Importance the desert ecosystem[edit]

Ecologists consider the huarango important to the ecosystem of the desert area west of the Andes in southern Peru, because of its ability to bind moisture and counter erosion. Despite prohibitions by regional authorities, poor villagers continue to harvest the trees to make charcoal. Efforts are under way to reforest the area with huarangos.[3][7][8]

Genetic variability[edit]

In the southwest of Ecuador, Prosopis pallida and Prosopis juliflora both display substantial genetic variability due to the (intraspecific) cross-pollination of their self-incompatible flowers which are typical of the genus Prosopis. As a result, trees of these species display a range of physical traits that lead to trees of one species resembling descriptions of the other, and the two species are often confused. To compound the difficulty in discerning the species of a given tree, these two species hybridise readily where their ranges overlap.[9] In the semi-arid Zapotillo Canton of Ecuador, both thorn-bearing and thornless strains of Prosopis pallida exist with thorn-bearing trees being more common. It is the preferred tree of the local people for making charcoal and is sometimes also cut for firewood or fence posts.


The first specimen in Hawaii was planted from a seed brought by missionary Alexis Bachelot from the Palais-Royal Gardens in 1828.[10]



  1. ^ "Prosopis pallida". Germplasm Resources Information Network. Agricultural Research Service, United States Department of Agriculture. Retrieved 2017-12-24.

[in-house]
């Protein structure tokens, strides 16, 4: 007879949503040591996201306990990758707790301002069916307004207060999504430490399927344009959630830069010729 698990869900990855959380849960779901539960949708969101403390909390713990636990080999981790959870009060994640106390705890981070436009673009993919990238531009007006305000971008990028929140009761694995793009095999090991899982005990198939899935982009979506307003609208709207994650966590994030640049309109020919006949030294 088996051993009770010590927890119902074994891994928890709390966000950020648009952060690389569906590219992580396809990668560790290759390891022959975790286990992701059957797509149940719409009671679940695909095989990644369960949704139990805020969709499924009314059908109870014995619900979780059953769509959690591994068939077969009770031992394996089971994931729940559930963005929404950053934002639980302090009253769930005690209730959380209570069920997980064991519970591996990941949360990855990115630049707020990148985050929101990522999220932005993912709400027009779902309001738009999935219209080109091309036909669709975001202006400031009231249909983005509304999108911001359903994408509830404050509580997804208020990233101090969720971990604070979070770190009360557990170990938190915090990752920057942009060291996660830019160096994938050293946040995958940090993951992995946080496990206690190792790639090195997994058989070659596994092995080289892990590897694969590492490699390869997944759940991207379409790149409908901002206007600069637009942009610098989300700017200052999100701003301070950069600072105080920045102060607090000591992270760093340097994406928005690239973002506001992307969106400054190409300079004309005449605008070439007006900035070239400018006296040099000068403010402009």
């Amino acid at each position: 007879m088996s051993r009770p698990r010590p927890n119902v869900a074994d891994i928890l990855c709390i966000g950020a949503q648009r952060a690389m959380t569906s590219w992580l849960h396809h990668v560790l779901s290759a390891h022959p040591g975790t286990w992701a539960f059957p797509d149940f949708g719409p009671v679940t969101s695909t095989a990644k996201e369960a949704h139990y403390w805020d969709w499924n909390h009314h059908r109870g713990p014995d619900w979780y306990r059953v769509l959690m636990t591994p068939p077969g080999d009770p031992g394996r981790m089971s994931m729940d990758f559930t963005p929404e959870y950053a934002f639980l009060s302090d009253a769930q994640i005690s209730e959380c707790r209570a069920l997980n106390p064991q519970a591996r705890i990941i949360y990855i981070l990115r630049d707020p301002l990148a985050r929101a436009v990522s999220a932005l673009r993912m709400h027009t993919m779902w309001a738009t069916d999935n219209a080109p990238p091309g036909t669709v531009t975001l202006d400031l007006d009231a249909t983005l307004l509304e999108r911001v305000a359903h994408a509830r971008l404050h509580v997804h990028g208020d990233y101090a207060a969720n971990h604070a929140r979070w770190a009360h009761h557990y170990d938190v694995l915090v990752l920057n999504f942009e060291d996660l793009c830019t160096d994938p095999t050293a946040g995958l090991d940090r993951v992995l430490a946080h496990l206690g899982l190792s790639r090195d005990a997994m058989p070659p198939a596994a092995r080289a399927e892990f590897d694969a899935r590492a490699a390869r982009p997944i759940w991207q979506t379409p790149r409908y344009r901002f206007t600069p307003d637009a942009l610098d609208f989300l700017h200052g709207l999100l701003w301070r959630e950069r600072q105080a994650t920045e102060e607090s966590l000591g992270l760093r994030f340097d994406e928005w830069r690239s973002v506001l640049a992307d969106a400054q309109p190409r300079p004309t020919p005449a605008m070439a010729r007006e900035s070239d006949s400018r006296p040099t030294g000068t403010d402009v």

2. ^ a b c d e f Nelson-Kaula, Kehauwealani; Ostertag, Rebecca; Flint Hughes, R; Dudley, Bruce D (Jul 2016). "Nutrient and Organic Matter Inputs to Hawaiian Anchialine Ponds: Influences of N-Fixing and Non-N-Fixing Trees" (PDF). Pacific Science. 70 (3): 333–347. doi:10.2984/70.3.5. S2CID 89149453.
  3. ^ a b c Romero, Simon (2009-11-08). "Ecosystem in Peru Is Losing a Key Ally". The New York Times.
  4. ^ Slow Food Foundation Ark of Taste. http://www.slowfoodfoundation.com/ark/details/1042/kiawe-honey-from-the-kiawe-tree Kiawe Honey. Retrieved 5 October 2013.
  5. ^ Marchese, C. Marina (2013). The Honey Connoisseur: Selecting, Tasting, and Pairing Honey, With a Guide to More Than 30 Varietals. New York: Black Dog & Leventhal Publishers. pp. 110–111. ISBN 978-1-57912-929-3.
  6. ^ Bourton, Jody (November 2, 2009). "Logging 'caused Nazca collapse'". BBC News. Retrieved 2009-11-02.
  7. ^ Walton, John (2009-04-20). "Tree planting in the driest place on Earth". BBC.
  8. ^ Climate Stewards. Peru – Feasibility stage. Retrieved 17 March 2011.
  9. ^ Pasiecznik, Harris, and Smith (2004). Identifying Tropical Prosopis Species (PDF). Coventry, UK: Henry Doubleday Research Association.{{cite book}}: CS1 maint: multiple names: authors list (link)
  10. ^ Hargreaves, Dorothy; Hargreaves, Bob (1964). Tropical Trees of Hawaii. Kailua, Hawaii: Hargreaves. p. 33.